Austin, TX (Law Firm Newswire) May 4, 2012 – Traumatic brain injury may play a much larger role than we realize in the troops that come back for Afghanistan.
“While the name of Robert Bales has more of less faded out of the spotlight, the issue behind what caused him to snap and kill multiple civilians is a major, ongoing question. Was it traumatic brain injury? There may be a good case that it was, as he did sustain head trauma on a previous tour of duty,” commented Brooks Schuelke, an Austin personal injury lawyer with Perlmutter & Schuelke, L.L.P.
Bales’ lawyer has certainly brought that fact out, front and center. However, that is about the only information anyone ‘can’ find. The rest of the story is a closely guarded secret. No one knows for sure if Bales was even diagnosed with traumatic brain injury, and even if they do know he has it, it appears to be unclear how he sustained it.
While the Army is admitting they felt Bales was fit for combat, which is why he was cleared to return to duty after his head injury, they are not giving out any further information. Not even a discussion of what traumatic brain injury may entail, such as mild to temporary symptoms, or life-altering and lifelong damage.
“It is known that traumatic brain injury affects the area the controls emotions and the ability to make decisions. In an extreme case, it may result in coma and death, so it is not a black and white issue,” Schuelke added. Other common symptoms include loss of balance, sleeplessness, short-term memory problems, dizziness and changes in a soldier’s sense of smell or vision.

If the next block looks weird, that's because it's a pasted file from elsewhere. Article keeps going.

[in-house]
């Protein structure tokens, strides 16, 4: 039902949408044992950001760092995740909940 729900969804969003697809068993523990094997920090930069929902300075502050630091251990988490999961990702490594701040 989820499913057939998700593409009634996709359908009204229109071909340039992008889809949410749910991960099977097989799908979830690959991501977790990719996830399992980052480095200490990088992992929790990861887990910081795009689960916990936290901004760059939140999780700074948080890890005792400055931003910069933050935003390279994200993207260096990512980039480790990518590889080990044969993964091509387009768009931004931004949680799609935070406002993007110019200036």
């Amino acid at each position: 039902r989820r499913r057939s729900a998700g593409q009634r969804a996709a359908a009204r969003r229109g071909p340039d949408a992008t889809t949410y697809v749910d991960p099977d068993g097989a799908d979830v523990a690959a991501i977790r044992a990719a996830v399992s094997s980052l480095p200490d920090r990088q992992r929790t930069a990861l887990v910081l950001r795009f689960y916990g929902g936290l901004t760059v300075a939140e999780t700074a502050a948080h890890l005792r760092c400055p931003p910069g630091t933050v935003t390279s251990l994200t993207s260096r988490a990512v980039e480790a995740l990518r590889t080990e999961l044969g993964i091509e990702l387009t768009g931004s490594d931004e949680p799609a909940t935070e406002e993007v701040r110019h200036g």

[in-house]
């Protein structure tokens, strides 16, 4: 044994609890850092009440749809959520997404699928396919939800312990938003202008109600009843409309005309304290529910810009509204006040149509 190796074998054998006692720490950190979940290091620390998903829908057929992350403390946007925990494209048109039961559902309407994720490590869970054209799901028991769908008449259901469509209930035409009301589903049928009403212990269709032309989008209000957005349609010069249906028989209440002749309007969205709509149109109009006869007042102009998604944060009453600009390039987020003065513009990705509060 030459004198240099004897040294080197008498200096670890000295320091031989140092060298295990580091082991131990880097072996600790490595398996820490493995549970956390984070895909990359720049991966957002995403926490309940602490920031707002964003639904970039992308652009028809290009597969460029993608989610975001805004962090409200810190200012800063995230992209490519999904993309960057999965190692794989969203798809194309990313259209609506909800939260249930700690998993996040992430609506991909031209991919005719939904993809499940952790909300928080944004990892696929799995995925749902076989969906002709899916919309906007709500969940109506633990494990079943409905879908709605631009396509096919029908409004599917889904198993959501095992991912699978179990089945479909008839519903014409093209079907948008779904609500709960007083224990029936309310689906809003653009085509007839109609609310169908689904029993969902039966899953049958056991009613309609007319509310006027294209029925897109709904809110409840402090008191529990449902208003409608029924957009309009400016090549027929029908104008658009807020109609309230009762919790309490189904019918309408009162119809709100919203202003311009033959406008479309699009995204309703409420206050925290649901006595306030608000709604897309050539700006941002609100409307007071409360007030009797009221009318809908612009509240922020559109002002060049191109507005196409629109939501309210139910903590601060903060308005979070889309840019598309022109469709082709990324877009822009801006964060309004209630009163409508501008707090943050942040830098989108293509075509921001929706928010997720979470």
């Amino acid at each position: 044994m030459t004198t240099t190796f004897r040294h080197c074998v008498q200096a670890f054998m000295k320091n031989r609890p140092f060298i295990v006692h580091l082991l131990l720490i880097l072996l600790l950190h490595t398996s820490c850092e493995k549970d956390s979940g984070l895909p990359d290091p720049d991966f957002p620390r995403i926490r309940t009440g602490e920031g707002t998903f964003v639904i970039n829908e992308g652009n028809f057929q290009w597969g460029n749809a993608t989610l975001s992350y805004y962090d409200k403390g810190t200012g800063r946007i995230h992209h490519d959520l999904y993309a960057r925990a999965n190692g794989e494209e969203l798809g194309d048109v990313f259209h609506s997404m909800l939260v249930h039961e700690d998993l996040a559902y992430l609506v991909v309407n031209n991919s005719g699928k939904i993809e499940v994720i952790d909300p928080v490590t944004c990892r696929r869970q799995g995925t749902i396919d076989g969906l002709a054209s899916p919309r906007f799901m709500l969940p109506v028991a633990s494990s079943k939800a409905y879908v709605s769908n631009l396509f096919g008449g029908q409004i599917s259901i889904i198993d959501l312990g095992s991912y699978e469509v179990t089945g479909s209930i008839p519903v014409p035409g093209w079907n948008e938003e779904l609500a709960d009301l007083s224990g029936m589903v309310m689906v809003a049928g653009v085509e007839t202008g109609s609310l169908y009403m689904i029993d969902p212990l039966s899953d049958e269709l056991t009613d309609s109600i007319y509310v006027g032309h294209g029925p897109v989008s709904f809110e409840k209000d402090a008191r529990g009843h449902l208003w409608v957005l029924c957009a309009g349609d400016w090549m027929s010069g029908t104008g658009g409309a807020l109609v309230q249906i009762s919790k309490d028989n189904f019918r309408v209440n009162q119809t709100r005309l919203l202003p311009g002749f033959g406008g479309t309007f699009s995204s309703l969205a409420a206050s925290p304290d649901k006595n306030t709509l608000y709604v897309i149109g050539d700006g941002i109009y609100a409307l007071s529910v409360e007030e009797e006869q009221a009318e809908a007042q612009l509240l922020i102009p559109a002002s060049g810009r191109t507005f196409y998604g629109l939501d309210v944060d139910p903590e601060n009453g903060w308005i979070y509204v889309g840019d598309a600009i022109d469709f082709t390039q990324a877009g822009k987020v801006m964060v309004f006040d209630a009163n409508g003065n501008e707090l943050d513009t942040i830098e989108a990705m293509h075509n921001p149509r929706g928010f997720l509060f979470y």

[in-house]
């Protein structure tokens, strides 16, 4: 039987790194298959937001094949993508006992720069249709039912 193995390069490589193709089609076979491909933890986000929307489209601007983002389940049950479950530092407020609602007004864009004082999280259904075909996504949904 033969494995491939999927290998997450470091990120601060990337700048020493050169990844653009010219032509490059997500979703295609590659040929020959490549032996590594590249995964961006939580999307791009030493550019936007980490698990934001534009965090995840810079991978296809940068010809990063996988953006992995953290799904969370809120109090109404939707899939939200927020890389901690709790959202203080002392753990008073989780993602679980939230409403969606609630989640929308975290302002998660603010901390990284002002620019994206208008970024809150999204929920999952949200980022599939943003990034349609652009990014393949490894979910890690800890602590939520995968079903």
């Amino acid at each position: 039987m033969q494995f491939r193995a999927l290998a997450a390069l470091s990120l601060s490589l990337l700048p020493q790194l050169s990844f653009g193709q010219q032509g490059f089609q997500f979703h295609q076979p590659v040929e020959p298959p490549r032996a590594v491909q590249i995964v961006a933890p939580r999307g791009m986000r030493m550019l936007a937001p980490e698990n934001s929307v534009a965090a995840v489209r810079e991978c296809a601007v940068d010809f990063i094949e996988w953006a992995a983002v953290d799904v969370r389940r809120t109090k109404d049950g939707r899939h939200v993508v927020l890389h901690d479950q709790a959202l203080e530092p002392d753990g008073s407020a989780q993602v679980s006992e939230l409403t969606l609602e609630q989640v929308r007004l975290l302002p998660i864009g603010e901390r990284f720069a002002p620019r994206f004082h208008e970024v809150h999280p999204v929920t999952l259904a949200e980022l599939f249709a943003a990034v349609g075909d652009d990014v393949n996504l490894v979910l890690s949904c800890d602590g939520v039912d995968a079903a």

Statistics released by the Centers for Disease Control and Prevention suggest that close to 1.7 million people live with mild brain injuries annually. Head traumas in those returning home from active duty have gone up exponentially, to the point it is now being considered as a signature injury of the wars overseas. This is largely due to the fact that brain trauma is better recognized now, and medical care has advanced significantly.
There are multiple ways to sustain traumatic brain injury while fighting a war, ranging from a penetrating head wound to the percussive waves generated by roadside bombs. In many cases, those with head trauma recover within 12 weeks. In most serious cases however, a soldier’s life may never be the same again, and they may need permanent counseling and rehabilitation.
“And thus the burning question of the day in this case, is whether or not Bales did sustain traumatic brain injury, and did it affect his mental capacity and/or cognitive abilities? Typically, traumatic brain injury does not result in someone suddenly snapping and going off the deep end. However, there is a first time for everything. This case will be interesting to watch, as it relates to traumatic brain injury and the role it may, or may not play, in criminal cases,” Schuelke remarked.
Perlmutter & Schuelke, LLP
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Austin, Texas 78703-4868
Call (512) 476-4944